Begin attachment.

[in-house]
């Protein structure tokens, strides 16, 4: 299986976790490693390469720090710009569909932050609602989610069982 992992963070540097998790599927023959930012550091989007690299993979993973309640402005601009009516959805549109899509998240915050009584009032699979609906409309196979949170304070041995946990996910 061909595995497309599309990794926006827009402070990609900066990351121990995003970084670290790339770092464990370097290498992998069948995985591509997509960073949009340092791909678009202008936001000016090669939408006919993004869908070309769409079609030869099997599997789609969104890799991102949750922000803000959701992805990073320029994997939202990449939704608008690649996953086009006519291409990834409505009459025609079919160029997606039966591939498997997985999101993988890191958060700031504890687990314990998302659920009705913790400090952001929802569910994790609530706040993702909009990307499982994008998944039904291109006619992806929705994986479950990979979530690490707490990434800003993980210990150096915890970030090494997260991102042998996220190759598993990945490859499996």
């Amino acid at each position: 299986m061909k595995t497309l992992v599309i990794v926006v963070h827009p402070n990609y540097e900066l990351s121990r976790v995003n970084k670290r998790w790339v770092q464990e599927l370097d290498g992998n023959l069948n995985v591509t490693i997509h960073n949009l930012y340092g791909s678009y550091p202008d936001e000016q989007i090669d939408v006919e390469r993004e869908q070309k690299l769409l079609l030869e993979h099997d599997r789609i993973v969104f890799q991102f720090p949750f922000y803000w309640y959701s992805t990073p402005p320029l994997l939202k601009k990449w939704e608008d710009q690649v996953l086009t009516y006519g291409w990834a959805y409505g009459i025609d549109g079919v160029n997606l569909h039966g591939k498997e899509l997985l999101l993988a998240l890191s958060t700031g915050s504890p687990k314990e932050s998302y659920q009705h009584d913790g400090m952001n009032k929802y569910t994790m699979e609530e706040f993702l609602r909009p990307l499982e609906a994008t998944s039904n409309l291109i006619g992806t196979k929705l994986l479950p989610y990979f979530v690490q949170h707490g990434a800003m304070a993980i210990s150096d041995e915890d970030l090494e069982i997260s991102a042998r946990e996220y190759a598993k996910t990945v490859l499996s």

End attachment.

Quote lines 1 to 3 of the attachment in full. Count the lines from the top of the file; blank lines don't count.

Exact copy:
[in-house]
């Protein structure tokens, strides 16, 4: 299986976790490693390469720090710009569909932050609602989610069982 992992963070540097998790599927023959930012550091989007690299993979993973309640402005601009009516959805549109899509998240915050009584009032699979609906409309196979949170304070041995946990996910 061909595995497309599309990794926006827009402070990609900066990351121990995003970084670290790339770092464990370097290498992998069948995985591509997509960073949009340092791909678009202008936001000016090669939408006919993004869908070309769409079609030869099997599997789609969104890799991102949750922000803000959701992805990073320029994997939202990449939704608008690649996953086009006519291409990834409505009459025609079919160029997606039966591939498997997985999101993988890191958060700031504890687990314990998302659920009705913790400090952001929802569910994790609530706040993702909009990307499982994008998944039904291109006619992806929705994986479950990979979530690490707490990434800003993980210990150096915890970030090494997260991102042998996220190759598993990945490859499996």
């Amino acid at each position: 299986m061909k595995t497309l992992v599309i990794v926006v963070h827009p402070n990609y540097e900066l990351s121990r976790v995003n970084k670290r998790w790339v770092q464990e599927l370097d290498g992998n023959l069948n995985v591509t490693i997509h960073n949009l930012y340092g791909s678009y550091p202008d936001e000016q989007i090669d939408v006919e390469r993004e869908q070309k690299l769409l079609l030869e993979h099997d599997r789609i993973v969104f890799q991102f720090p949750f922000y803000w309640y959701s992805t990073p402005p320029l994997l939202k601009k990449w939704e608008d710009q690649v996953l086009t009516y006519g291409w990834a959805y409505g009459i025609d549109g079919v160029n997606l569909h039966g591939k498997e899509l997985l999101l993988a998240l890191s958060t700031g915050s504890p687990k314990e932050s998302y659920q009705h009584d913790g400090m952001n009032k929802y569910t994790m699979e609530e706040f993702l609602r909009p990307l499982e609906a994008t998944s039904n409309l291109i006619g992806t196979k929705l994986l479950p989610y990979f979530v690490q949170h707490g990434a800003m304070a993980i210990s150096d041995e915890d970030l090494e069982i997260s991102a042998r946990e996220y190759a598993k996910t990945v490859l499996s």